Buick recently launched the Verano as its entry into the newly-burgeoning compact-luxury field, and I declared it at the top of its class -- not anything to get excited about, since the competition is limited to the aging Audi A3 and the overpriced Acura ILX. I liked the Verano's mini-LaCrosse personality, but I didn't care for the 2.4 liter engine -- both acceleration and fuel economy are mediocre, which I blame on the Verano's portly curb weight.
Enter the Turbo
For 2013, Buick has added a turbocharged 2.0 liter engine rated at 250 horsepower. For those who are counting, that's 70 more horses than the 2.4 liter Verano and 30 more than the 2-liter turbo in Buick's bigger Regal. And the fuel economy numbers aren't far off the non-turbo engine -- 20 MPG city/31 MPG highway for the manual (yep, you read that right) and 21/30 for the automatic, compared to 21/32for the 2.4 liter Verano.
Needless to say, the turbo Verano is a lot quicker than the 2.4 liter car. The engine can sustain 90% of its 260 lb-ft of torque between 1,700 and 5,500 RPM, so merging and passing are effortless, even if the transmission (or, in the case of the manual, you) hasn't/haven't quite picked the right gear.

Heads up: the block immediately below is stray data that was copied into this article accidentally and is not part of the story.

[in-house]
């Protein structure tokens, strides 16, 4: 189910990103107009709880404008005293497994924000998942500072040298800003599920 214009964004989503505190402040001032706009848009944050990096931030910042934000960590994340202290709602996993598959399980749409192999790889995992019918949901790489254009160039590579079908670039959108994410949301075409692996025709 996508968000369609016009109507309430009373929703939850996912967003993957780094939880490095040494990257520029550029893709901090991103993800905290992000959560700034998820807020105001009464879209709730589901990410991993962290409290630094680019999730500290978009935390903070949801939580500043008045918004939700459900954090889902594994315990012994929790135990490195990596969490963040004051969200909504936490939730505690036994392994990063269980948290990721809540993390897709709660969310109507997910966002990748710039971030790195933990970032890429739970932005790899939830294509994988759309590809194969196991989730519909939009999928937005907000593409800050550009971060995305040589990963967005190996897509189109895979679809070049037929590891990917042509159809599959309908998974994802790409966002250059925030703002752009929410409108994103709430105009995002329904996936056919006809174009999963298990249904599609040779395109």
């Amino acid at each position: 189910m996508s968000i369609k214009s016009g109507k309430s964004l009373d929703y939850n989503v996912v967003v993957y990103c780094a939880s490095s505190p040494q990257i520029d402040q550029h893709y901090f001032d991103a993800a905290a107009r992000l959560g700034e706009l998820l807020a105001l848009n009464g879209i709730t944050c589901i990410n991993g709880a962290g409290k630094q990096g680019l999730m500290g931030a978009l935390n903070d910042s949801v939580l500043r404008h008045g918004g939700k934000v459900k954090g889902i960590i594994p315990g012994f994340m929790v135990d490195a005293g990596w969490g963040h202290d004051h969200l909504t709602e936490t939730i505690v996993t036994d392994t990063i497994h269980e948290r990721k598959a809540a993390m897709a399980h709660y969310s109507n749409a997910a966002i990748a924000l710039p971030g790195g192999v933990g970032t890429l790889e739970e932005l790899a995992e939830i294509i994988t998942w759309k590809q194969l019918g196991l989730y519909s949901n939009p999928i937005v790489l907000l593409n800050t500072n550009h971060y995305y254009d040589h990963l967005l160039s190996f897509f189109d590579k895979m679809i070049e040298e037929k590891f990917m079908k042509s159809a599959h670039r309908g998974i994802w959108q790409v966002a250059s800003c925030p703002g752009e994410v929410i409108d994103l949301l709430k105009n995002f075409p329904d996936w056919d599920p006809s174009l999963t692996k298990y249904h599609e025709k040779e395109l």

What really impressed me is how well the engine is integrated into the car. Remember, the Verano is not meant to be a sports sedan; it's supposed to be a quiet luxury cruiser, a mission for which turbo fours aren't exactly the best qualified. But Buick's boffins have pulled it off -- the engine is smooth and well muted, with just a hint of exhaust bark under full throttle. (A member of the Verano team told me they went through a lot of exhaust systems trying to get the sound just right.) Even the manual transmission (a no-cost option) gets in on the act -- it's got a gentle, progressive clutch and light (if slightly long) shift throws. Impolite behavior such as torque steer and turbo lag have been all but eliminated.